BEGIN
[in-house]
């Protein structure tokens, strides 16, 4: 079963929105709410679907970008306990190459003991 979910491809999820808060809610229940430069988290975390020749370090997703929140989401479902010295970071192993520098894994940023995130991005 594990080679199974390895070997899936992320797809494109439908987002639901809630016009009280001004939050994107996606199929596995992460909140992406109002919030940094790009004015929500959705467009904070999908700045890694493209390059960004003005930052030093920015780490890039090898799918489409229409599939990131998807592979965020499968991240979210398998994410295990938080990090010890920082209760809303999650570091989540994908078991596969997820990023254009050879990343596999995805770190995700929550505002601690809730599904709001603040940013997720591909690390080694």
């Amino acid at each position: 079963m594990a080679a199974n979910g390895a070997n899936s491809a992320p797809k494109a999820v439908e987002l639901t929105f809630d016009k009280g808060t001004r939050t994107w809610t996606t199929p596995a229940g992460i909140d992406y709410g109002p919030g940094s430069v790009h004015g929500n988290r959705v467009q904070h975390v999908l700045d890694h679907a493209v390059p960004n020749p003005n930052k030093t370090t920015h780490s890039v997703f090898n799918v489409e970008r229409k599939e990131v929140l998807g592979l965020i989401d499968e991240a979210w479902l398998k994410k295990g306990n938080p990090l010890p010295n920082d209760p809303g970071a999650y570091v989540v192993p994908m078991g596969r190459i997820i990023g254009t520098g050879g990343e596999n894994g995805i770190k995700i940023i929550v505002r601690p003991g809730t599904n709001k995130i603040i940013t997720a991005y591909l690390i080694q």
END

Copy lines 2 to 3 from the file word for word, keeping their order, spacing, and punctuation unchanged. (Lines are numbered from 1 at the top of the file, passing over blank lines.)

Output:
């Protein structure tokens, strides 16, 4: 079963929105709410679907970008306990190459003991 979910491809999820808060809610229940430069988290975390020749370090997703929140989401479902010295970071192993520098894994940023995130991005 594990080679199974390895070997899936992320797809494109439908987002639901809630016009009280001004939050994107996606199929596995992460909140992406109002919030940094790009004015929500959705467009904070999908700045890694493209390059960004003005930052030093920015780490890039090898799918489409229409599939990131998807592979965020499968991240979210398998994410295990938080990090010890920082209760809303999650570091989540994908078991596969997820990023254009050879990343596999995805770190995700929550505002601690809730599904709001603040940013997720591909690390080694």
């Amino acid at each position: 079963m594990a080679a199974n979910g390895a070997n899936s491809a992320p797809k494109a999820v439908e987002l639901t929105f809630d016009k009280g808060t001004r939050t994107w809610t996606t199929p596995a229940g992460i909140d992406y709410g109002p919030g940094s430069v790009h004015g929500n988290r959705v467009q904070h975390v999908l700045d890694h679907a493209v390059p960004n020749p003005n930052k030093t370090t920015h780490s890039v997703f090898n799918v489409e970008r229409k599939e990131v929140l998807g592979l965020i989401d499968e991240a979210w479902l398998k994410k295990g306990n938080p990090l010890p010295n920082d209760p809303g970071a999650y570091v989540v192993p994908m078991g596969r190459i997820i990023g254009t520098g050879g990343e596999n894994g995805i770190k995700i940023i929550v505002r601690p003991g809730t599904n709001k995130i603040i940013t997720a991005y591909l690390i080694q």